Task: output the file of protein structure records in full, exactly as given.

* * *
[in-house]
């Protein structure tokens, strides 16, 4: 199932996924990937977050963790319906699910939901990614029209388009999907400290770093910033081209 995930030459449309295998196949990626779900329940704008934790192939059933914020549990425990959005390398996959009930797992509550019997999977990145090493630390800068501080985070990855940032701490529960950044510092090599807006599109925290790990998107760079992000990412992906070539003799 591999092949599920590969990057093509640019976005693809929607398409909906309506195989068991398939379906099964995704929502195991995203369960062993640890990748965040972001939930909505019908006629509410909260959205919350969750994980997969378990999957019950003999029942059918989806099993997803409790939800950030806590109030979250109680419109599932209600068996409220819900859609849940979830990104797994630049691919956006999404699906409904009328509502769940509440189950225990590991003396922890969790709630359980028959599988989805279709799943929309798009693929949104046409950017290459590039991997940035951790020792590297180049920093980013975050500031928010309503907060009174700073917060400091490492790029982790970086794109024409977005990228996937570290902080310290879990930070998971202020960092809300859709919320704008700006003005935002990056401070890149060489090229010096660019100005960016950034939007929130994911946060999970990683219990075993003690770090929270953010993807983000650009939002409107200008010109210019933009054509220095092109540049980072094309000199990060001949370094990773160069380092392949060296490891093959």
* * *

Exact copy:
[in-house]
């Protein structure tokens, strides 16, 4: 199932996924990937977050963790319906699910939901990614029209388009999907400290770093910033081209 995930030459449309295998196949990626779900329940704008934790192939059933914020549990425990959005390398996959009930797992509550019997999977990145090493630390800068501080985070990855940032701490529960950044510092090599807006599109925290790990998107760079992000990412992906070539003799 591999092949599920590969990057093509640019976005693809929607398409909906309506195989068991398939379906099964995704929502195991995203369960062993640890990748965040972001939930909505019908006629509410909260959205919350969750994980997969378990999957019950003999029942059918989806099993997803409790939800950030806590109030979250109680419109599932209600068996409220819900859609849940979830990104797994630049691919956006999404699906409904009328509502769940509440189950225990590991003396922890969790709630359980028959599988989805279709799943929309798009693929949104046409950017290459590039991997940035951790020792590297180049920093980013975050500031928010309503907060009174700073917060400091490492790029982790970086794109024409977005990228996937570290902080310290879990930070998971202020960092809300859709919320704008700006003005935002990056401070890149060489090229010096660019100005960016950034939007929130994911946060999970990683219990075993003690770090929270953010993807983000650009939002409107200008010109210019933009054509220095092109540049980072094309000199990060001949370094990773160069380092392949060296490891093959």